How to test drive a second hand Car

How to test drive a second hand Car

Second hand cars can be tempting and it is very easy to get carried away when looking for a second hand car.

With a shiny exterior, spotless interior and tempting price, it is tempting for some to just hand over cash and drive off. Problem arises when the car squeaks and creaks the moment you drive over a speed bump.

 Here are a few tips on how to test drive that potential new-to-you ride:

Plan an Inspection

Whether the seller is a used car dealer or a private individual, confirm that you will be able to take the vehicle to a mechanic of your choosing if you short-list it for consideration. A mechanic can find hidden issues, problems, or trouble signs in a used vehicle quickly.

If you want to eliminate uncertainty about the mechanical condition of a used vehicle, a mechanic is your best friend, so ask the seller if you will be able to take the ride to your mechanic for a pre-purchase inspection, or if they will be willing to meet you there.

Drive before you buy

Check the car out before it has  been started for the day. While you are  at it, take a peek under the car to see if there are any puddles of fluid that have formed on the floor. Also, This gives you a chance to see how a car performs in a cold start.

Now that you have started the car, open the hood and check for any noises coming out of the engine such as ticking sounds, knocks or rattles. After that, turn the air conditioning on to observe of any vibrations from the car.

Transmission test

Even before you set off, there is a quick and easy way to test out the transmission for both manuals and automatics. In automatic transmission cars, step on the brake and cycle through each gear. It is supposed to be smooth and free of clunking noises. The same applies for cars with CVTs (continuously variable transmission) and DCTs (Dual Clutch Transmission).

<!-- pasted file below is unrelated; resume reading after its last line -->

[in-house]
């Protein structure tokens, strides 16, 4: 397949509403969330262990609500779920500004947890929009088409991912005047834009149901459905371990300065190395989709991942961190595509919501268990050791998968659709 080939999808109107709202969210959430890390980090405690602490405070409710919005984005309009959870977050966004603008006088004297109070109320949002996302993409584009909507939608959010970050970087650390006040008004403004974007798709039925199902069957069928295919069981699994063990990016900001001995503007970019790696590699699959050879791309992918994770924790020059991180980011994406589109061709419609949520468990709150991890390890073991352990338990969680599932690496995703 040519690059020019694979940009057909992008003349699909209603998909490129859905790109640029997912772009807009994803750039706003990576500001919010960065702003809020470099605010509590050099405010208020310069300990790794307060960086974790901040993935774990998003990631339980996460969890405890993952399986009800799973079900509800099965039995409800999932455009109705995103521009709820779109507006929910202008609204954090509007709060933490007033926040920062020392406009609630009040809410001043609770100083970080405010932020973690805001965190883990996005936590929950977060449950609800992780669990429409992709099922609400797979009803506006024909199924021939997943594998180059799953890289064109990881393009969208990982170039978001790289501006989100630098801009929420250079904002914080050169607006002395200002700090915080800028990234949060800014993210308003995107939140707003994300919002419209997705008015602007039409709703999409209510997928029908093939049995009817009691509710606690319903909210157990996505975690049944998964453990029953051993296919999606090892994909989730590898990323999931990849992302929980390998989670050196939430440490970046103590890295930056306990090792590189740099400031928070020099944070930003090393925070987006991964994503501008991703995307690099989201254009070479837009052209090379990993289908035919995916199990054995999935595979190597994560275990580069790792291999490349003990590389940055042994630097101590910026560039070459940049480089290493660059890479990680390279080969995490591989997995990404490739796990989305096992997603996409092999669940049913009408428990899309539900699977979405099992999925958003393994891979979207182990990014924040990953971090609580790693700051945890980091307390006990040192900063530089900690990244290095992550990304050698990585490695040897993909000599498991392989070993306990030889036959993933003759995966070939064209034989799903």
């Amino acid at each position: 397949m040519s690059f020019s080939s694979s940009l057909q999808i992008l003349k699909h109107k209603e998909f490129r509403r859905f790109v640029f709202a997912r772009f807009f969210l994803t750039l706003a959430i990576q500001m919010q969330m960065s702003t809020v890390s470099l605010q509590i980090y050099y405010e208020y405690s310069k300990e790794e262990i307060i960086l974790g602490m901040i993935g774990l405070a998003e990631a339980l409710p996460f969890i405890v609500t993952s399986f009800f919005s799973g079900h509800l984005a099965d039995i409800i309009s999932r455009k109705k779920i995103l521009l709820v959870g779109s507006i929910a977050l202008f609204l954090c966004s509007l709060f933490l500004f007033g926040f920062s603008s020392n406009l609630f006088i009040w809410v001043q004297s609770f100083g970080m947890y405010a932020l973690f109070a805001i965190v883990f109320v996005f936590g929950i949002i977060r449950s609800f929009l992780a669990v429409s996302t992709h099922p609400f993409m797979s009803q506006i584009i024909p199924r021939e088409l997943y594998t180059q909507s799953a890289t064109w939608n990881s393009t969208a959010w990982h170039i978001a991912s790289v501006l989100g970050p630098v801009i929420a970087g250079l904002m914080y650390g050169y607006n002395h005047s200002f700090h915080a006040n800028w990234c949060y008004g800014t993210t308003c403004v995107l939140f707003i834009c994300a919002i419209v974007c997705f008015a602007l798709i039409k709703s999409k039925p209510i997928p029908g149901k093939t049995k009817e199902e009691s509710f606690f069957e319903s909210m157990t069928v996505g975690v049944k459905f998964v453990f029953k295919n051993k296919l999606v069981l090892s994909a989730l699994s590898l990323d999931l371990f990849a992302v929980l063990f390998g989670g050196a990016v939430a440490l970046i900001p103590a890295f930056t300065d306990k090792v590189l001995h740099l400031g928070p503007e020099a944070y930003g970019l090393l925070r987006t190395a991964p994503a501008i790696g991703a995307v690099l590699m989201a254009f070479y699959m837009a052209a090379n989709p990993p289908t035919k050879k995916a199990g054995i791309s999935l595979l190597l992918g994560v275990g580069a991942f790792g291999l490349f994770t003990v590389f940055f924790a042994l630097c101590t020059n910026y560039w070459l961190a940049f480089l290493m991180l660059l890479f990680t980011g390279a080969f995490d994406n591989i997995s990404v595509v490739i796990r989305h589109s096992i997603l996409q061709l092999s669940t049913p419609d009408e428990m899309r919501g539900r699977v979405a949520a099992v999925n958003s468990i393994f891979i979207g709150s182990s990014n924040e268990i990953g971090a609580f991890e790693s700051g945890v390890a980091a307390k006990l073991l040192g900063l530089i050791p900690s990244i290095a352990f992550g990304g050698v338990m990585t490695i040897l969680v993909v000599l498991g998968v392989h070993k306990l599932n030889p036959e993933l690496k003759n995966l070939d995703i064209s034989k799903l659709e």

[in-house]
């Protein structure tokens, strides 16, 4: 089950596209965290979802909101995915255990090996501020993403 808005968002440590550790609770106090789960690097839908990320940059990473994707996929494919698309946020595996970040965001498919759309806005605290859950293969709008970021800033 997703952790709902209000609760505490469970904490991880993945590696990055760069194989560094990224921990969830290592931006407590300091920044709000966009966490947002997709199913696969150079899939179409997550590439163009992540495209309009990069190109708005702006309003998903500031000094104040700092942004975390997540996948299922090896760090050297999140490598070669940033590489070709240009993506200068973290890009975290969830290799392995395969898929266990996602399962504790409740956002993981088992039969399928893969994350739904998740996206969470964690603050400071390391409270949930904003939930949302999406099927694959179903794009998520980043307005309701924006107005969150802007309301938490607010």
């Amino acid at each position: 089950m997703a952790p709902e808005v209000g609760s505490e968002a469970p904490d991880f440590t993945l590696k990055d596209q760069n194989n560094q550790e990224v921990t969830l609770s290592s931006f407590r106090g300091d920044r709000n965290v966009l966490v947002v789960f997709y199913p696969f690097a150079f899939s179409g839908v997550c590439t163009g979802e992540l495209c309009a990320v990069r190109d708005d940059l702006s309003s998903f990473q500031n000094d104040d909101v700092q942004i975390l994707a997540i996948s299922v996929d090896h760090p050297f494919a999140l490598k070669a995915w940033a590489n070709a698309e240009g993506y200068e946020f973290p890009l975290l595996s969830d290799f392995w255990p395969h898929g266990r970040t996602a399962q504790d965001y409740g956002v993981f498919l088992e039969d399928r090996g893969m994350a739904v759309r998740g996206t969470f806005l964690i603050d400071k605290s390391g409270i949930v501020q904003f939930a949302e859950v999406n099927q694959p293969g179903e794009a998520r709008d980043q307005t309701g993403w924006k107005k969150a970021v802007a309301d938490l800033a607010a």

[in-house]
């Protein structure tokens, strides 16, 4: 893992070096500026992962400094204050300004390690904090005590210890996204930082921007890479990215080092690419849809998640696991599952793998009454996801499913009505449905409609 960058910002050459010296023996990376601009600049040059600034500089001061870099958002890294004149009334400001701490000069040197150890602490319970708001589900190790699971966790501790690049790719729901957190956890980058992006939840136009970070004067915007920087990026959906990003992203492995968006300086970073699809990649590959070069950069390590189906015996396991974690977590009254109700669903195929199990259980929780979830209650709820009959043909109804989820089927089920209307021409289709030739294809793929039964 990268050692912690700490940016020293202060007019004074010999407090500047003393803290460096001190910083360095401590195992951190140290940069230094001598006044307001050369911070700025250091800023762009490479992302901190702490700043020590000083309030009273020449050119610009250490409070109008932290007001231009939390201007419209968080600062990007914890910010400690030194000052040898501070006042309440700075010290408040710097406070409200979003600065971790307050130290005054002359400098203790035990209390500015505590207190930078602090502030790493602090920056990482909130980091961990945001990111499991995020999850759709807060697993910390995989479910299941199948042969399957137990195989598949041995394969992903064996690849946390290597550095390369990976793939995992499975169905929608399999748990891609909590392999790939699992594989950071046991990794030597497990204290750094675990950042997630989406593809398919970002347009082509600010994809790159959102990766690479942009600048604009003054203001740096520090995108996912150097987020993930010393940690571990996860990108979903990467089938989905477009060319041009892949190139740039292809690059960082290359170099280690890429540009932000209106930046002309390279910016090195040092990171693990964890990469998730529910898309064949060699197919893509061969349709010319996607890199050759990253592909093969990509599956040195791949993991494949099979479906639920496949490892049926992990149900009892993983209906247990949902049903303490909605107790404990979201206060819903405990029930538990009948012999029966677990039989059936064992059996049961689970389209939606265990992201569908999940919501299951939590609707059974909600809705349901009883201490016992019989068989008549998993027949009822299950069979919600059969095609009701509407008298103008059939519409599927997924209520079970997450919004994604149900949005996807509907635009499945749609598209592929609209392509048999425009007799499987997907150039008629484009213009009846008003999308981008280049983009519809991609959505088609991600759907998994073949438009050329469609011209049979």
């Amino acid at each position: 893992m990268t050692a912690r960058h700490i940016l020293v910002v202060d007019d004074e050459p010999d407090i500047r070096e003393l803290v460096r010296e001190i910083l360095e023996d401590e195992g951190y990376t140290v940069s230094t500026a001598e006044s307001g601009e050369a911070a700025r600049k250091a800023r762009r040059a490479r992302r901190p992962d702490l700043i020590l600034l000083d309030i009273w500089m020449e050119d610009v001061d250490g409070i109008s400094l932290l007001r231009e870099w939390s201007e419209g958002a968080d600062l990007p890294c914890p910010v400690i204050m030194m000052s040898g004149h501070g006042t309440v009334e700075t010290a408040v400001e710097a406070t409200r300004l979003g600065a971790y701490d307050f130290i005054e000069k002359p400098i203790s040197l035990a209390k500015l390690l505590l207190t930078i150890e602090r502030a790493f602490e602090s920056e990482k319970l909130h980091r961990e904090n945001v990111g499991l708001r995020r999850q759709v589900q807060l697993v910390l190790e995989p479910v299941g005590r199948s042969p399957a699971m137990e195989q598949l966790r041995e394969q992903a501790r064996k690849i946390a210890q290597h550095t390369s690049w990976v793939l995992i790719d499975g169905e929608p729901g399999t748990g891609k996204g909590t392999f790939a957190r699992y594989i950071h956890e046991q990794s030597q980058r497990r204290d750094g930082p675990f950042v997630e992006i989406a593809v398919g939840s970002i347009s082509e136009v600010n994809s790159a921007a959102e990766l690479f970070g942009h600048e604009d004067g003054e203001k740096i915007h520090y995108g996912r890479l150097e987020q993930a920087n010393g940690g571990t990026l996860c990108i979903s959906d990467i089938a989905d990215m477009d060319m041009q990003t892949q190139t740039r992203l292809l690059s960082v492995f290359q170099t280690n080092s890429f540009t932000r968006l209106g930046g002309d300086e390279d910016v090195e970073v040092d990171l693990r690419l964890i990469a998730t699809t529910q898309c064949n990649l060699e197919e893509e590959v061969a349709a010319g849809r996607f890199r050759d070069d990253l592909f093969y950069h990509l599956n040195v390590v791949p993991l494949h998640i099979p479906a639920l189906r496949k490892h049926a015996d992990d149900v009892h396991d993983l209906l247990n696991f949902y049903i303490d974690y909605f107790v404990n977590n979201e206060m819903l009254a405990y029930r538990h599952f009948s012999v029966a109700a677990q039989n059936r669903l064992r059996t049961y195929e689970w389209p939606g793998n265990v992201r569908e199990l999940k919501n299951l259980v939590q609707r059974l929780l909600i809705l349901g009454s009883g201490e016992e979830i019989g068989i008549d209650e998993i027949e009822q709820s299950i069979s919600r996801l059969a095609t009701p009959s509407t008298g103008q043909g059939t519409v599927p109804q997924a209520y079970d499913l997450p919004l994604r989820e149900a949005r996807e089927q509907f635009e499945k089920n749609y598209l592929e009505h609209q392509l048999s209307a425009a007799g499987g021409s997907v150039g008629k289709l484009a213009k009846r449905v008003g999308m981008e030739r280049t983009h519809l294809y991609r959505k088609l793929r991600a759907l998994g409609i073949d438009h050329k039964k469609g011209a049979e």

In manual transmission cars, place your foot on top of the clutch pedal. The pedal is not supposed to sink with the natural weight of your foot. If it does sink, the clutch is on its way out. Also check for excessive play from the shifter when the car is in gear.

Setting off

Accelerating from a standstill, observe if there is smoke coming out of the exhaust pipe

While driving at low speeds, find a 90 degree corner or turn the wheel as far as you can and observe if there are clicking or rubbing sounds. If there is a clicking sound present, the CV joints have to be changed or you run the risk of being stranded as the car will be unable to move. Listen for clonking noises coming from underneath the car.

Drive over speed bumps and take note of any sounds emanating from underneath. Observe if the car feels wallowy (maalon) after driving through a rough patch of road. Like the bounce test, a car is supposed to be settled after one rebound.

At both low and moderate speeds, check the brakes to see how far the pedal travels. If there is squeal or if it pulls to one side, the car may need alignment or, worst case scenario, has been in a major accident. A car is always supposed to stop straight with no steering input.

Healthy Suspension Does not Make Noises

Once you have confirmed that the climate control fan and stereo system are in proper working order, turn both off and drive in silence down a bumpy road. Healthy cars don’t make unwelcome noises from beneath on rough roads, so if you hear any, the vehicle in question is likely in need of some attention to its suspension components. Worn ball joints, tie-rod ends and bushings are common sources of suspension noise, so be on the lookout.

After the drive

As a rule of thumb, never buy the first car you find. Widen your scope of cars to check out and do a process of elimination. If the first car you checked out was the best among those you inspected, that is the only time you buy it.

Yudeshnee Pillay Bechan